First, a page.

Mobility in America just took a big step forward. In a landmark decision, a medical review board has ruled that a health insurer that operates in the Pacific Northwest must pay for a patient’s ReWalk exoskeleton. This new technology, which allows otherwise wheelchair-bound patients to walk again, may set a precedent for how future claims are addressed and how those with spinal cord injuries can reclaim independence.
While ReWalk’s press release on the matter is lacking in details, the exoskeleton manufacturing company notes that the medical review board “overturned the health plan’s initial denial of coverage,” and more importantly, that “use of the ReWalk will permit the beneficiary to stand up and ambulate both at work and in the home.”
Perhaps the most important aspect of the ruling was the decision that the exoskeleton was “medically necessary,” which has significant implications for how the act of walking is perceived in the medical insurance field. Whereas mobility may have once just meant getting around, it now may mean actually supporting oneself on two feet.
“The ruling by the independent medical organization marks an important moment for exoskeletons being accepted as protocol technology for those with spinal cord injury,” said Larry Jasinski, ReWalk CEO. “Health benefit providers have historically been hesitant to acknowledge the clinical benefits in their case assessments. This ruling, and subsequent coverage and reimbursement, will help ReWalk in our efforts to facilitate greater patient access to the device.”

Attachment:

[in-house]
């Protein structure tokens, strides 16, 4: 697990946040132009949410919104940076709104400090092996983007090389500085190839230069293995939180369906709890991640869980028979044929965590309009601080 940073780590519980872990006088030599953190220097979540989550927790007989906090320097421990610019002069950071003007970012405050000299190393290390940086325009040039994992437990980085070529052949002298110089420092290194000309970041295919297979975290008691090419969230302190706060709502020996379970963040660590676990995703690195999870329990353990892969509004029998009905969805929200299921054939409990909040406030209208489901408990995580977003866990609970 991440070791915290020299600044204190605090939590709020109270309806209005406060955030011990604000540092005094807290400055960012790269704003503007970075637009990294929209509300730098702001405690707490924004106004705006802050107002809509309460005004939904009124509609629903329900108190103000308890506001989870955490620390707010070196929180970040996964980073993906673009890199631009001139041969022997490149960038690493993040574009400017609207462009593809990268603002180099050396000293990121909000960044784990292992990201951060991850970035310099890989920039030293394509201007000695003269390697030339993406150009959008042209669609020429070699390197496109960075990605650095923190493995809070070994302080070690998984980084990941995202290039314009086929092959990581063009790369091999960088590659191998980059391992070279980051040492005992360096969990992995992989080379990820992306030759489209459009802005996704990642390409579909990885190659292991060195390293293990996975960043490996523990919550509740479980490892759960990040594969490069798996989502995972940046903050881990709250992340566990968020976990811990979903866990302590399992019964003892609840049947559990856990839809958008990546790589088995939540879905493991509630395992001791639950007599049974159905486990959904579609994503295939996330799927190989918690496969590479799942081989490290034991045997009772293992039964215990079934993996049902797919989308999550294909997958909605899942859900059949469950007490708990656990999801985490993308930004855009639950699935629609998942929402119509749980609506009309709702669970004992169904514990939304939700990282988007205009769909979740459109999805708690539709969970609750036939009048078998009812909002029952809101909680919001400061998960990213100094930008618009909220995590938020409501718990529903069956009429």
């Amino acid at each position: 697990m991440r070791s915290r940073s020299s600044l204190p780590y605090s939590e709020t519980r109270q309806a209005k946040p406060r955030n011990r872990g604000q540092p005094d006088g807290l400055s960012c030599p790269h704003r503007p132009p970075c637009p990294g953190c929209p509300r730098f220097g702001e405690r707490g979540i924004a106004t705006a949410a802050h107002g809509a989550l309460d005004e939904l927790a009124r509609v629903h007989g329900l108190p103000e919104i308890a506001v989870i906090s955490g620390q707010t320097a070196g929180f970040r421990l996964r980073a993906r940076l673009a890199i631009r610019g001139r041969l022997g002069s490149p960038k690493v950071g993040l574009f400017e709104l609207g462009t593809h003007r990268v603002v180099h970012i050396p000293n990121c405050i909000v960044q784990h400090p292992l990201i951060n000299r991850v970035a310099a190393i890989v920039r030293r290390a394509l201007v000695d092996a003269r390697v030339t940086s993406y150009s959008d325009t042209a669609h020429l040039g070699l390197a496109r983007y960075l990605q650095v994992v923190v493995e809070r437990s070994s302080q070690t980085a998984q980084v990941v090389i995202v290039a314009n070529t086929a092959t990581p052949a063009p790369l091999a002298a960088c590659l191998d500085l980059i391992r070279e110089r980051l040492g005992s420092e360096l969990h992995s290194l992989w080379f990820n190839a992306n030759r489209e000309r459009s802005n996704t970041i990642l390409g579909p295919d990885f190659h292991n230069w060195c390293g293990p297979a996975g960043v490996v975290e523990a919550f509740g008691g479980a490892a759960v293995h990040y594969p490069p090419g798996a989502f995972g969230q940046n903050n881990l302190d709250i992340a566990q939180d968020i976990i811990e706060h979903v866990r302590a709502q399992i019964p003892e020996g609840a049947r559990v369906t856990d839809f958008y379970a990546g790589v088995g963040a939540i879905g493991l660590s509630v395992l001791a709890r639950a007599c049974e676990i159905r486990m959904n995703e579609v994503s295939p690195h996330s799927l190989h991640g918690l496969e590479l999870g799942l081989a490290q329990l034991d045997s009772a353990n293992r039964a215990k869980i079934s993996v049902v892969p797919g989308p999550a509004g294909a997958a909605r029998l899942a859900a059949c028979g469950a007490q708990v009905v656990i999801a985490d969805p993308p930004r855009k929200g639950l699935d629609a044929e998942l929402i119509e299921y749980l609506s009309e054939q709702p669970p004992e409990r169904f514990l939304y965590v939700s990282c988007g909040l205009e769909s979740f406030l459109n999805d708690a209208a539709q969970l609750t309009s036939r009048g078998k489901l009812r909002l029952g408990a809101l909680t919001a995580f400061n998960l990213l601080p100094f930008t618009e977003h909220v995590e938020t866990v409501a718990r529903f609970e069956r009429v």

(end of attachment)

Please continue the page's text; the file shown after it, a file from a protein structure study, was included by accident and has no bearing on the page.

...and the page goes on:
Late last year, the Department of Veterans Affairs implemented a new policy that also sought to help injured individuals regain their mobility, agreeing to pay for veterans’ robotic legs. But now, it looks as though ReWalk is looking to expand its impact (and coverage) beyond the military.
According to the company’s press release, “ReWalk continues to make inroads in its efforts to make the Personal exoskeleton system available to all eligible patients, working diligently with health coverage providers on individual patient cases, as well as in the development of general coverage policies.” The firm also notes that an increasing number of insurers and health care providers “have recognized the benefits of exoskeletons, and provided coverage and reimbursement to beneficiaries.”
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